the hash cakes and the horrors

Like most things that turn out to be very bad ideas once they’ve been oxidised by contact with reality, it seemed like a good idea at the time. My friend, sinking on a raft of poorly understood, half heartedly researched and not especially glamorous syndromes, was looking into alternative ways to cope with the attendant pain, fatigue and general shittiness and I thought giving her some illegal drugs might be a sensible move. So I did. Originally, I’d intended crafting some amazing cannabis infused honey, but tben I couldn’t be arsed and just ended up chucking quarter of an ounce of decarboxylated hash into a packet of brownie mix. Obviously, I tested the finished product – which was overcooked and both stank and tasted of hash much more than it did of chocolate – fairly thoroughly and found that, despite the difficulty involved in gagging the stuff down, it performed entirely as anticipated. When my friend came round the next day she valiantly scoffed half a brownie with a coffee then went home for an afternoon of pain-free amusement.

Text received at 14.42 – Oooh – those brownies are very good đŸ™‚

Text received at 15:08 – Can you come round please?

When I got there, her flat was full of ants and dragons and she was sitting on her bed staring at them and gibbering softly, doing that thing that people having awful trips do where they close their eyes against the horrors then have to open them again to try to escape the horrors running in the other direction. There’s no escape. Once the restraint bar’s locked down you just have to hold on and wait til the ride’s finished – but this information resides in a part of the brain that gets shut down the minute things start getting cosmic. I had a look around and found a few Diazepam which I gave her along with a glass of water. She was shaking so badly it looked like she was trying to throw the tablets up her nose but she eventually managed to swallow them and instantaneously pronounced herself on the road to lucidity. Five minutes later she told me she was dying and was sick in a bucket. I tried divining her future in the watery vomit. No sign of the Diazepam, but nothing that looked like semi digested brownie either. I forecast several more hours of this.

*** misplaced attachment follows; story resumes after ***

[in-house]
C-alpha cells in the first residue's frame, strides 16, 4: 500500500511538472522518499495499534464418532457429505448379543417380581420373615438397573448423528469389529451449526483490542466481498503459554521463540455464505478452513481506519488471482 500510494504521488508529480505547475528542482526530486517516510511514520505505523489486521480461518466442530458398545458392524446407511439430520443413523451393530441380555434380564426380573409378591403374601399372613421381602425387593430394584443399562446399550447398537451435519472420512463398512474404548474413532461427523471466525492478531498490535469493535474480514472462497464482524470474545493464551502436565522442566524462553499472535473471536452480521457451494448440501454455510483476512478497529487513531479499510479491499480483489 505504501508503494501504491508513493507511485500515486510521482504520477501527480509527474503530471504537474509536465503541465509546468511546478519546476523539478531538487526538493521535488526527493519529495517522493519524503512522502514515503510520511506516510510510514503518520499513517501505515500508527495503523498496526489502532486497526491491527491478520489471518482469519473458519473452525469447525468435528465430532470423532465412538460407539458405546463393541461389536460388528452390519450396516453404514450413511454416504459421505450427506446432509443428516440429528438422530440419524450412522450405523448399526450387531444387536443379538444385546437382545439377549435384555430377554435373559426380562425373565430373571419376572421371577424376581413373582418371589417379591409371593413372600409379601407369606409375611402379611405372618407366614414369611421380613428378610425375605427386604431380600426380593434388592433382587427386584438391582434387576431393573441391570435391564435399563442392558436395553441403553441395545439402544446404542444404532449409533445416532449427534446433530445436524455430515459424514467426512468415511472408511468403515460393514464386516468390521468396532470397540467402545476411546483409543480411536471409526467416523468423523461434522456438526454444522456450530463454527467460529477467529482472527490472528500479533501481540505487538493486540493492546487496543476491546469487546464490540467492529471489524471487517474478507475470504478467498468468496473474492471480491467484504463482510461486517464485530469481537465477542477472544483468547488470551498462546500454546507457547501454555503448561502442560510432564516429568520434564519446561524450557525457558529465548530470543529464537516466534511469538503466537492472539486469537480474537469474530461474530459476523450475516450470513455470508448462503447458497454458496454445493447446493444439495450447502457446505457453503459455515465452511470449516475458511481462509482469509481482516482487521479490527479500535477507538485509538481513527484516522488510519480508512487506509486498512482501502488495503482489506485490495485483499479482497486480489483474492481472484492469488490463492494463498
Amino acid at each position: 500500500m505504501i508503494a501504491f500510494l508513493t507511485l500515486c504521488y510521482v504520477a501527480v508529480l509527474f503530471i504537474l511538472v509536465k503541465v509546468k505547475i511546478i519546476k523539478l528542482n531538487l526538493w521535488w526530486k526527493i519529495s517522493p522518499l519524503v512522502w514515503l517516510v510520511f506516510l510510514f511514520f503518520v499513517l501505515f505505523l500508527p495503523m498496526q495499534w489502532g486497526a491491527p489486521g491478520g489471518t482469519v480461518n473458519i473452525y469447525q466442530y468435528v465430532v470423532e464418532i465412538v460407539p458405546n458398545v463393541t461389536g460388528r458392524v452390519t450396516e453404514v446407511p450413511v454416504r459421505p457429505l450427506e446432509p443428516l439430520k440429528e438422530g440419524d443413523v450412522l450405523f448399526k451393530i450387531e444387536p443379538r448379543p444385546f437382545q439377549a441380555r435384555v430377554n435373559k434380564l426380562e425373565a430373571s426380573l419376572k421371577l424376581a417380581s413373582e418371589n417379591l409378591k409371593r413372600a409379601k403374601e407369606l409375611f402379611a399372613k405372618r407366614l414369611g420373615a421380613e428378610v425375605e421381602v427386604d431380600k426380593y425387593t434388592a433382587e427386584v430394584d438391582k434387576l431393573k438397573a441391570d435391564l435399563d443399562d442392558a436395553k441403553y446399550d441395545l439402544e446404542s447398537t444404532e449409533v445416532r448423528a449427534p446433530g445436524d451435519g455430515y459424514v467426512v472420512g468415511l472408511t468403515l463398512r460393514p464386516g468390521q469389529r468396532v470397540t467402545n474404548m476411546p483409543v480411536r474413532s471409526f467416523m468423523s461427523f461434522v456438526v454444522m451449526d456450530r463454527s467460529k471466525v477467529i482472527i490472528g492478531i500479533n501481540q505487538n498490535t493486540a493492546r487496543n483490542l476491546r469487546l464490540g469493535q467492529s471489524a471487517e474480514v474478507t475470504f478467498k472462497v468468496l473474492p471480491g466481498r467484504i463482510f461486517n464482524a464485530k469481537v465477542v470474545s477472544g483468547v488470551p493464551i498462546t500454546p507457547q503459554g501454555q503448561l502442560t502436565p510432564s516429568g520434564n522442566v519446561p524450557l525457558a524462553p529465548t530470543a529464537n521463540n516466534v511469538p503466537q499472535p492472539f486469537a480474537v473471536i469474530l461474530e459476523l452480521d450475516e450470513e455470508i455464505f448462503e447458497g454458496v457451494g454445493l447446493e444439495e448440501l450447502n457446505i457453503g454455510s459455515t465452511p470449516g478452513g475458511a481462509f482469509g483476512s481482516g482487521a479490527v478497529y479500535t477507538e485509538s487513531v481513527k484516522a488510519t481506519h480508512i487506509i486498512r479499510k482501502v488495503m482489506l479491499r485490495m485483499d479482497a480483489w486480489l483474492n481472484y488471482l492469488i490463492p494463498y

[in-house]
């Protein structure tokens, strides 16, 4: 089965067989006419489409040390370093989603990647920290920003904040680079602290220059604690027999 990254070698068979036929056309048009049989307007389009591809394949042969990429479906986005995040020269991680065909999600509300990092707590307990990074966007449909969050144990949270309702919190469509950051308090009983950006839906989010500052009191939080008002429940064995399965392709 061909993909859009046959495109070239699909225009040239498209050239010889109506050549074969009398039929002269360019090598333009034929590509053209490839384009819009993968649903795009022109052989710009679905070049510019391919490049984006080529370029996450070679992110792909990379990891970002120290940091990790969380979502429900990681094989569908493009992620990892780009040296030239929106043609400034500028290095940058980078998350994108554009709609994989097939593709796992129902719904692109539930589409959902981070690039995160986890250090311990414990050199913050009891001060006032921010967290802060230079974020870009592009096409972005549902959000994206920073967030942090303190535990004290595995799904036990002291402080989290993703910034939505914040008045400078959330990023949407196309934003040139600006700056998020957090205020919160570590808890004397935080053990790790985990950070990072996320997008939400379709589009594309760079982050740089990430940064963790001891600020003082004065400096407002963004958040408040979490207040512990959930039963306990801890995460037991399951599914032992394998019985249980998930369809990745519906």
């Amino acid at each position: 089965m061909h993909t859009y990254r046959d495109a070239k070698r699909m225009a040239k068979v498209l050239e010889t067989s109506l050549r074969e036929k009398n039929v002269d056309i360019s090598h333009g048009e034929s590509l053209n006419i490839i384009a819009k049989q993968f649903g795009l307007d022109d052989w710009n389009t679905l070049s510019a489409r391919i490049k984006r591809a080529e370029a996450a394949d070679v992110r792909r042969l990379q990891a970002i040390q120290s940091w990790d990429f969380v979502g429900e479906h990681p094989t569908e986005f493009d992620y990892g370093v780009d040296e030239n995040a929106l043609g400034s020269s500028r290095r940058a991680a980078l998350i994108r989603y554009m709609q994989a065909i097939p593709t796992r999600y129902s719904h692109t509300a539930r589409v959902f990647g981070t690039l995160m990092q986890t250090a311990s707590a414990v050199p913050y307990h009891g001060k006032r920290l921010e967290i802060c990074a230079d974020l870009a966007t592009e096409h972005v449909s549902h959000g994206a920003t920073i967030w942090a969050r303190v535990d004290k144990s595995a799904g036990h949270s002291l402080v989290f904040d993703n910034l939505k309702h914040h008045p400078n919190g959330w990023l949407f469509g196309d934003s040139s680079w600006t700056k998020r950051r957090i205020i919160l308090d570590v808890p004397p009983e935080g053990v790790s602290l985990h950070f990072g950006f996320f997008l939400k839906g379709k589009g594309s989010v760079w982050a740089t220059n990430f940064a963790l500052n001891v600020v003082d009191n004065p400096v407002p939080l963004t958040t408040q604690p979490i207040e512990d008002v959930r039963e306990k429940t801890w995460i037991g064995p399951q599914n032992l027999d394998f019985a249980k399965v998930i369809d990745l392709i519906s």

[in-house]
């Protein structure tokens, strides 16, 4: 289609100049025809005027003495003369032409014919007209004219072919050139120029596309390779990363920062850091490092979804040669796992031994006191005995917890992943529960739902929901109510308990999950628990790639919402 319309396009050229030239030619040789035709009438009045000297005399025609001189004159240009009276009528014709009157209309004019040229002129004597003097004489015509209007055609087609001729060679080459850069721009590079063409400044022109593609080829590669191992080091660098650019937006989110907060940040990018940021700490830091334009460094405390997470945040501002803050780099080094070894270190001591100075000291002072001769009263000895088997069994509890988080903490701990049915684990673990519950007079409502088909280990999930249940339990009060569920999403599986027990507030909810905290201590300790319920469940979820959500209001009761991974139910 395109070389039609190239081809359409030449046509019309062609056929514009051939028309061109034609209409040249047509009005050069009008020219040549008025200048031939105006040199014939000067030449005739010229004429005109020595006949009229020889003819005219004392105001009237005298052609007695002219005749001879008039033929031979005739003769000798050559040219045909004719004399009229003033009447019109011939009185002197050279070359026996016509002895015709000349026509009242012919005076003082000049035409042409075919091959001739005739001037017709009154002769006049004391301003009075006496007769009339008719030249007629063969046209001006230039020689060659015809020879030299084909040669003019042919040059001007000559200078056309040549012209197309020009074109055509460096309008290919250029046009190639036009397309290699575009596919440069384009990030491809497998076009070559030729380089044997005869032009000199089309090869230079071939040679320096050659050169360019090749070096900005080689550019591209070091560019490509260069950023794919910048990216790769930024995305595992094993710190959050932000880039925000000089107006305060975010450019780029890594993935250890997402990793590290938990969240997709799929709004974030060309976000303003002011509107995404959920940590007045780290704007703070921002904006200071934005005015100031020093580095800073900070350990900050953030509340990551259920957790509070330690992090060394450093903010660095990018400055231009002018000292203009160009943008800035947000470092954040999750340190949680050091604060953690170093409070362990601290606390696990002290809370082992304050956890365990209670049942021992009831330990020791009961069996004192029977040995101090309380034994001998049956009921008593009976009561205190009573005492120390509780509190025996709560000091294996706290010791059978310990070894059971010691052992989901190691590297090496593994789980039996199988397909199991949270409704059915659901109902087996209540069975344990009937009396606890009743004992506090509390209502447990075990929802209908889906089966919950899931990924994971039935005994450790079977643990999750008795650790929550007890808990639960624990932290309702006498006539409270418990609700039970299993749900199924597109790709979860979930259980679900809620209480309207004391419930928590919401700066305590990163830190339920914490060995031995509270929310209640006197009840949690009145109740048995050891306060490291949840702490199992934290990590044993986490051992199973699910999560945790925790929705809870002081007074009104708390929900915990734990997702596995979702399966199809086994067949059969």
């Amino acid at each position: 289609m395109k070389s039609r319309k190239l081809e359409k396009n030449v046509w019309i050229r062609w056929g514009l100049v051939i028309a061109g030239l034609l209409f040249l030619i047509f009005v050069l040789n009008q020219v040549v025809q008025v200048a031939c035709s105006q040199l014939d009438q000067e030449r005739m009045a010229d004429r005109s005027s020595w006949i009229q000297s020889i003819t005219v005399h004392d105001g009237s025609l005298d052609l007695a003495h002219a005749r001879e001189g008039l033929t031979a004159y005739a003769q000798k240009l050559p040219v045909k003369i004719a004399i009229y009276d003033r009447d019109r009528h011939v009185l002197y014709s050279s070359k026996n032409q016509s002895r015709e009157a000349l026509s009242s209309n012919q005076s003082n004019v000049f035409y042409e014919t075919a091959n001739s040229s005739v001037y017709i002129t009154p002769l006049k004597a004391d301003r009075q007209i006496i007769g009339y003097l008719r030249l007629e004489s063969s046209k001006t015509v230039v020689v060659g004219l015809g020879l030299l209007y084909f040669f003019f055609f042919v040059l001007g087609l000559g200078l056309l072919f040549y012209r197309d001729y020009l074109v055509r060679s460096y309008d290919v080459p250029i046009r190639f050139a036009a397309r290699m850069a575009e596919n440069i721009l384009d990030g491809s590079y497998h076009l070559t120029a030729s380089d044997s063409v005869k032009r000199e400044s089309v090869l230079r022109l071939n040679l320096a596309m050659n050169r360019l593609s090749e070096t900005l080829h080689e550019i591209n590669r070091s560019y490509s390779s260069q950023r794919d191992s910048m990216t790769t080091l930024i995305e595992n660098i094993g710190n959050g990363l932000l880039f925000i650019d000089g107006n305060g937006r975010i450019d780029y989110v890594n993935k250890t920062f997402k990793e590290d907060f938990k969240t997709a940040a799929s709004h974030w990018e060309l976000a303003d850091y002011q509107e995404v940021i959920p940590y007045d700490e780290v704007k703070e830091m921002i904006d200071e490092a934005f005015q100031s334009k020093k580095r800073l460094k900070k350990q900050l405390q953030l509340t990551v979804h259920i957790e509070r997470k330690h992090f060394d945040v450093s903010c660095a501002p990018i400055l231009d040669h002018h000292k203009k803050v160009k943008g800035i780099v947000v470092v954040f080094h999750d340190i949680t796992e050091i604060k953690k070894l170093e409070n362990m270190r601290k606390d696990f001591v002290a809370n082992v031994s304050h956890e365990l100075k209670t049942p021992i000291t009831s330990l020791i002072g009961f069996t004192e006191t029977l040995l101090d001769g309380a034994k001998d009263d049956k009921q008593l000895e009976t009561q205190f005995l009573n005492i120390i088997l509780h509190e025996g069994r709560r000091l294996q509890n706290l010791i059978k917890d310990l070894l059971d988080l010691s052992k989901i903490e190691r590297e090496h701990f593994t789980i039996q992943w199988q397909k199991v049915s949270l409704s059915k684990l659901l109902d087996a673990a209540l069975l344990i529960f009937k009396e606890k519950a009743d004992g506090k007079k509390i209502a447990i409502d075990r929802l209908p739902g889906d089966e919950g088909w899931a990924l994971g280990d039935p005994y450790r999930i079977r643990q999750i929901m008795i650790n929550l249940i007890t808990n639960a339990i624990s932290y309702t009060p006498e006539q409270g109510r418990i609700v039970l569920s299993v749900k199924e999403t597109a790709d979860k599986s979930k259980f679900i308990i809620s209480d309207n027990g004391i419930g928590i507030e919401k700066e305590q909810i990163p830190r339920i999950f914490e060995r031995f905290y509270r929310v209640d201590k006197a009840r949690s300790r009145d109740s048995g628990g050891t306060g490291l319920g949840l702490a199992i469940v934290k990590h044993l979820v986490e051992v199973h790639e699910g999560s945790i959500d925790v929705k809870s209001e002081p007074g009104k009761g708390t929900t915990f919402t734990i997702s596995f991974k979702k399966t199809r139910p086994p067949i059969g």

“Don’t worry.” I told her, “This’ll all be over soon.”

Soon or not soon were now concepts lying absolutely fucked up in the wreckage. It wouldn’t be over soon, but even if it was, this would still feel like forever.

“I’m dying.”

“You’re not dying. Nobody has ever died from eating a pot brownie. ”

“I am.”

“I know you feel like you are – but if we went to Amsterdam now I guarantee we could find 100 British tourists who are just as sure as you are that they’re dying. And none of them are.”

“I am.”

She kept trying to brush things away from her face – ants, moths, words, the horror.

“I need to go to hospital.”

“You don’t. If you go to hospital you’re just going to feel like this, in a hospital, surrounded by frowning strangers. You’re doing great.”

“I’m dying.”

“No – no, you’re not dying. You’re doing…great.”

Time passed. I’d had about eight times the amount she’d had – what a bell end – and I began to wonder if at any moment I might begin to tilt towards her and end up agreeing with her about the dissolving universe. At one point, a voice on the radio very crisply and clearly announced: “So you’ll be next.” Which was a tad unnerving. But I wasn’t, and an hour later everyone was back to as normal as they get round here and they all lived happily ever after the end



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